Here is a list of recommendations in case you find yourself setting out on a project that involves heavy computation or deals with combinatorial complexity issues:
Do your homework. Understand computational complexity, know the complexity of the algorithm you intend to use, and research the different algorithms (and their trade-offs) available for your kind of problem. Read broadly—although the exact problem as specified may turn out to be intractable, you may find that a small change in the requirements may lead to a much simpler problem. It is definitely worth it to renegotiate the problem with the customer or end users than setting out on a project that is infeasible from the outset. (Skiena’s Algorithm Design Manual is a particularly good resource for algorithms grouped by problems.)
Run a few numbers. Do a few tests with small programs and evaluate their scaling performance. Don’t just look at the actual numbers themselves—also consider the scaling behavior as you vary the problem size. If the program does not exhibit the scaling behavior you expect theoretically, it has a bug. If so, fix the bug before proceeding! (In general, algorithms follow the theoretical scaling prediction quite closely for all but the smallest of problem sizes.) Extrapolate to real-sized problems: can you live with the expected runtime predictions?
Forget standard software engineering practices. It is a standard assumption in current software engineering that developer time is the scarcest resource and that programs should be designed and implemented accordingly. Computationally intensive programs are one case where this is not true: if you are likely to max out the machine, then it’s worth having the developer—rather than the computer—go the extra mile. Additional developer time may very well make the difference between an “infeasible” problem and a solved one.
For instance, in situations where you are pressed for space, it might very well make sense to write your own container implementations instead of relying on the system-provided hash map. Beware of the trap of conditioned thinking, though: in one project I worked on, we knew that we would have a memory size problem and that we therefore had to keep the size of individual elements small. On the other hand, it was not clear at first whether the 4-byte Java int data type would be sufficient to represent all required values or whether we would have to use the 8-bye Java long type. In response, someone suggested that we wrap the atomic data type in an object so we could swap out the implementation, in case the 4-byte int turned out to be insufficient. That’s a fine approach in a standard software engineering scenario (“encapsulation” and all that), but in this situation—where space was at a premium—it missed the point entirely: the space that the Java wrapper would have consumed (in addition to its data members) would have been larger than the payload!
Remember: standard software engineering practices are typically intended to trade machine resources for developer resources. However, for computationally intensive problems, machine resources (not developer time) are the limiting factor.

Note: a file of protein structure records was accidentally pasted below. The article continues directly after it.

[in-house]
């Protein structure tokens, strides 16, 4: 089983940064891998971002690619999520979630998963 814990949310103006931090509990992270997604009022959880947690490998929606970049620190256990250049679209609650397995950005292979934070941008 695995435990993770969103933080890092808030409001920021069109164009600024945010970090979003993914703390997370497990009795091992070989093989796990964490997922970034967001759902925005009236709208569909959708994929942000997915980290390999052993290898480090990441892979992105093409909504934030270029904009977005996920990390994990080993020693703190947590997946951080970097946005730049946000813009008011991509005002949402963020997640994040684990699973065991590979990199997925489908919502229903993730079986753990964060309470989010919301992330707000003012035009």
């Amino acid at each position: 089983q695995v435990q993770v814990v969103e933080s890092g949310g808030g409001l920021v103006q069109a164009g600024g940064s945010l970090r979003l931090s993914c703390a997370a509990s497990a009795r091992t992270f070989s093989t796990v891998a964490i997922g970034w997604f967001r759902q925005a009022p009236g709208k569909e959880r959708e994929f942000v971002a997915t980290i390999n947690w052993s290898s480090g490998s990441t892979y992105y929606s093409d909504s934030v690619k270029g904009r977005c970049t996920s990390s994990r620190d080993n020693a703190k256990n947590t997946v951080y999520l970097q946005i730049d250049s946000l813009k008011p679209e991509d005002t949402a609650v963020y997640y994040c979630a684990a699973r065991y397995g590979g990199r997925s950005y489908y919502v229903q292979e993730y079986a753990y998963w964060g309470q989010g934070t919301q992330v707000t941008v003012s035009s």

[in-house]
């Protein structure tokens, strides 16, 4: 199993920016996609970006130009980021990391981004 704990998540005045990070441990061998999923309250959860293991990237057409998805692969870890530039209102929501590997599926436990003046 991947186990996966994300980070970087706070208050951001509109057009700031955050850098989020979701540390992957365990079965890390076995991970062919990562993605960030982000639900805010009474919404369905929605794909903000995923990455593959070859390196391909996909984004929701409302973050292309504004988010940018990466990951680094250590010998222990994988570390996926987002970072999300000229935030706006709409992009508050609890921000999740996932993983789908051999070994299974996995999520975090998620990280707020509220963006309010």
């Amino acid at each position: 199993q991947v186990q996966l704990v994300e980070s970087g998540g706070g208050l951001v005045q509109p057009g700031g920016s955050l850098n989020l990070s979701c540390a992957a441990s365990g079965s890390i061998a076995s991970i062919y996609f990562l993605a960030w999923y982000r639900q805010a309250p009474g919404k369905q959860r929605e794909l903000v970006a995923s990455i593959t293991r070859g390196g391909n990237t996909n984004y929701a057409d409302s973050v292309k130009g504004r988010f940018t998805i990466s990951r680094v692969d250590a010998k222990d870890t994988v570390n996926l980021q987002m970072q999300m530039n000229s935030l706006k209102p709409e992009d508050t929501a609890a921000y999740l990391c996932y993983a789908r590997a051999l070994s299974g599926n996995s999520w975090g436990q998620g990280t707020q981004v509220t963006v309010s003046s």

Don’t assume that parallelization will be possible. Don’t assume that you’ll be able to partition the problem in such a way that simultaneous execution on multiple machines (i.e., parallelization) will be possible, until you have developed an actual, concrete, implementable algorithm—many computational problems don’t parallelize well. Even if you can come up with a parallel algorithm, performance may be disappointing: hidden costs (such as communication overhead) often lead to performance that is much poorer than predicted; a cluster consisting of twice as many nodes often exhibits a behavior much less than double the original one! Running realistic tests (on realistically sized data sets and on realistically sized clusters) is harder for parallel programs than for single processor implementations—but even more important.
Leave yourself some margin. Assume that the problem size will be larger by a factor of 3 and that hardware will deliver only 50 percent of theoretically predicted performance.
If the results are not wholly reassuring, explore alternatives. Take the results for the expected runtime and memory requirements that you obtained from theoretical predictions and the tests that you have performed seriously. Unless you seem able to meet your required benchmarks comfortably, explore alternatives. Consider better algorithms, research whether the problem can be simplified or whether the problem can be approached in an entirely different manner, and look into approximate or heuristic solutions. If you feel yourself stuck, get help!
If you can’t make it work on paper, STOP. It won’t work in practice, either. It is a surprisingly common anti-pattern to see the warning signs early but to press on regardless with the hopeful optimism that “things will work themselves out during implementation.” This is entirely misguided: nothing will work out better as you proceed with an implementation; everything is always a bit worse than expected.
Unless you can make it work on paper and make it work comfortably, there is no point in proceeding!
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